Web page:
What is a disability? And when are employers on notice to provide employees leave? These were some of the questions raised in the California Court of Appeals (Second Appellate District) November 15, 2016 decision, Soria v. Univision Radio Los Angeles, Inc.
Sofia Soria, a former DJ at Univision Radio Los Angeles Inc. (“Univision”), filed suit against Univision, primarily alleging disability discrimination, failure to accommodate disability, failure to engage in the interactive process under the California Fair Employment and Housing Act (“FEHA”) and interference with California Family Rights Act (“CFRA”) rights. Soria was diagnosed with a potentially cancerous stomach tumor in late 2010. In late 2011, she allegedly gave multiple notices of her condition to Univision and missed some work due to medical appointments. In December 2011, after Soria allegedly told her supervisor that she may need surgery, she was terminated.
The lower court granted summary judgment in favor of Univision, but the California Court of Appeals (the “Court”) disagreed, finding there were factual disputes which the Court could not resolve. Some of the key disability and leave related findings include:
First, at issue was whether Soria was “disabled,” even though her tumor was asymptomatic and arguably did not itself interfere with her work. However, the Court found that Soria’s action of seeking medical treatment, which at times resulted in tardiness or absence from work, did interfere with work; and work is a major life activity for FEHA purposes. Thus, Soria was potentially disabled for purposes of California law.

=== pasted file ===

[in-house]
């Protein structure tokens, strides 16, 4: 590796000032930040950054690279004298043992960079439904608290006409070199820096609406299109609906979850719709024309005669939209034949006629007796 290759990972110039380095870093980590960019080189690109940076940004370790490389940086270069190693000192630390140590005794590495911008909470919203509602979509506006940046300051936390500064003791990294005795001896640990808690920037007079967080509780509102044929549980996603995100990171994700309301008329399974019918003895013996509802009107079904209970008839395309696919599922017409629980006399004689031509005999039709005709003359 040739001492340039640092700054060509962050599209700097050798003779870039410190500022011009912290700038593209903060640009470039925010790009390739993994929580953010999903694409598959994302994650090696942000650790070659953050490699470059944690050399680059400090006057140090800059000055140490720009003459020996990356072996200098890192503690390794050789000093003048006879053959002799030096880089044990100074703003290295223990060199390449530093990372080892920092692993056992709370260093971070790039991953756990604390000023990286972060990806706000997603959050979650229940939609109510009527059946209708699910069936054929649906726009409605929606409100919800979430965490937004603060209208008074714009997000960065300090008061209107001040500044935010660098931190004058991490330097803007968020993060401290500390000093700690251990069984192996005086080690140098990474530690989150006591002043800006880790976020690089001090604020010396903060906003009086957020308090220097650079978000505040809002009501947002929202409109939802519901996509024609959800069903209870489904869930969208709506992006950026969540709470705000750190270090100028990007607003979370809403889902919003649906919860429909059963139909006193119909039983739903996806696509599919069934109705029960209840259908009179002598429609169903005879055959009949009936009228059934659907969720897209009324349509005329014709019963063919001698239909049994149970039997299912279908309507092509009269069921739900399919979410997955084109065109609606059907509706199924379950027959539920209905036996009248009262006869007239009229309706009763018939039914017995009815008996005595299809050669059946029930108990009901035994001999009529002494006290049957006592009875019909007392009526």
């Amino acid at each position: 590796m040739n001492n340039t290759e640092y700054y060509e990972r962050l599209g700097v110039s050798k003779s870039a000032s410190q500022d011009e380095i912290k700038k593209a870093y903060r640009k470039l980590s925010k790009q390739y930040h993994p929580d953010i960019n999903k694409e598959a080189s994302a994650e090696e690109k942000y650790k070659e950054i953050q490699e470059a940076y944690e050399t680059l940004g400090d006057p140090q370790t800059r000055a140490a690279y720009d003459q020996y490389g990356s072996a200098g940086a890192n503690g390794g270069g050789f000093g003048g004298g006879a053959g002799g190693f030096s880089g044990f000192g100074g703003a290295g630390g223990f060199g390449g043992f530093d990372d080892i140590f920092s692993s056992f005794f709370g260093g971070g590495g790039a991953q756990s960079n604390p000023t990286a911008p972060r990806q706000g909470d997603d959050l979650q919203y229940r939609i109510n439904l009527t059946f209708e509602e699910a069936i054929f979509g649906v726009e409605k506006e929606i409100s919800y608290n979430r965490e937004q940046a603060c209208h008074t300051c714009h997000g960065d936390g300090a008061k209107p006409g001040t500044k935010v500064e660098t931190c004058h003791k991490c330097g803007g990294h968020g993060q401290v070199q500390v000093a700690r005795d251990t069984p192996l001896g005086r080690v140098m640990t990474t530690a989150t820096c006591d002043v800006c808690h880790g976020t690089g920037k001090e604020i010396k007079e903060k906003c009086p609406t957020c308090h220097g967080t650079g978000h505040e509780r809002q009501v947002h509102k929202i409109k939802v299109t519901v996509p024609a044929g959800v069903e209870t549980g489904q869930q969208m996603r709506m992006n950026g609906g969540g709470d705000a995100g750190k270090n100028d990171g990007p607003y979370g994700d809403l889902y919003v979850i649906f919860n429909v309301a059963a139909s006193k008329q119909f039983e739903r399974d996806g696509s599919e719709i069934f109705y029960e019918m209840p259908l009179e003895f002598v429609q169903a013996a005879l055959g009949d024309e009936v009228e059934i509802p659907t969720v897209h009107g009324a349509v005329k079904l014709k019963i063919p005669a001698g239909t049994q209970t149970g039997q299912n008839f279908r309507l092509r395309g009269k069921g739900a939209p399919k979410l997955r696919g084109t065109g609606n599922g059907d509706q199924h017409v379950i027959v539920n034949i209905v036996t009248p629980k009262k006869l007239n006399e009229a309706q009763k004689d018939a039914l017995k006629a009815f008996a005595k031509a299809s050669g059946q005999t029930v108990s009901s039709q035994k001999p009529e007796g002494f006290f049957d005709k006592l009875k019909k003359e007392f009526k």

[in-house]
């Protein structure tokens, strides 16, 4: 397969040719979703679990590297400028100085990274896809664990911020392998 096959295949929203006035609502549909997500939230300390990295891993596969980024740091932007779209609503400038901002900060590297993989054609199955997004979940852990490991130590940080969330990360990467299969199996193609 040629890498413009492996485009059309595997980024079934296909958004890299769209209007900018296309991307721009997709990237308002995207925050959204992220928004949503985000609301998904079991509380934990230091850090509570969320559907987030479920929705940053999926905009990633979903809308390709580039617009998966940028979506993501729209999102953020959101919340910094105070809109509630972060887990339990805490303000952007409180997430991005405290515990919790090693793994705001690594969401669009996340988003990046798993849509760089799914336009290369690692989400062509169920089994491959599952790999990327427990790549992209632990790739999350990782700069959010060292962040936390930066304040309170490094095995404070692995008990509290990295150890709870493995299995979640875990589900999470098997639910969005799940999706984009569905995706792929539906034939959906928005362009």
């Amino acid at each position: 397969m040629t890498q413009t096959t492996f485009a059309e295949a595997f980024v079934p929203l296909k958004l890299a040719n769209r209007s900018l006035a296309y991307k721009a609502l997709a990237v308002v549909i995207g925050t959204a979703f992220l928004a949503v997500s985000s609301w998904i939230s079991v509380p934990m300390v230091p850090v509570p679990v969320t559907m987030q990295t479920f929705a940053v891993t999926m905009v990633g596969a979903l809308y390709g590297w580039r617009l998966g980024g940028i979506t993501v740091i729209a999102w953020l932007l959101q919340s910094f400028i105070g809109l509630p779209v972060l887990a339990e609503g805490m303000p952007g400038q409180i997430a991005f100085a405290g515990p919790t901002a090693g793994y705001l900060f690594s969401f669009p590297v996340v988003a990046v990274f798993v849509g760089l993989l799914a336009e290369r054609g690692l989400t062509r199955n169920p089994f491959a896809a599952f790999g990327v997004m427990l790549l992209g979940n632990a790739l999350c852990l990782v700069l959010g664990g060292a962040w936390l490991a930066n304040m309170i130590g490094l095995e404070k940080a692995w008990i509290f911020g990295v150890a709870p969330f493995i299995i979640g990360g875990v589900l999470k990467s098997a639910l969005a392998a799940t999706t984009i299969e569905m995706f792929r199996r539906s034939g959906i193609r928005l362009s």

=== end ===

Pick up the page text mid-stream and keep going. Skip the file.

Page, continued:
Second, the Court found that Soria’s termination could have been discriminatory based on, (1) her alleged disclosure of the tumor and need for surgery was close in time with her termination; (2) her tardiness had been a problem throughout her employment, including many years prior to the alleged incidents; and (3) Univision gave her positive performance reviews prior to the alleged incidents.
Third, Univision argues it had insufficient notice from Soria to trigger CFRA leave requirements because she did not provide information concerning the duration of the leave. However, the Court found that the employer arguably had sufficient information of a need for leave, which placed the burden on it to obtain details about the leave, such as the duration of the leave itself.
There are two notable takeaways from this case. One being that absences caused by medical appointments (rather than incapacity from the underlying condition) may constitute a limitation on a major life activity and support a finding that the employee is “disabled” for purposes of California law under certain circumstances. The second takeaway is that an employee’s failure to advise the employer of the duration of his/her leave does not obviate an employer’s CFRA responsibilities. If an employee alerts an employer of a need for leave, then it is the employer’s responsibility to obtain further details to determine whether CFRA applies.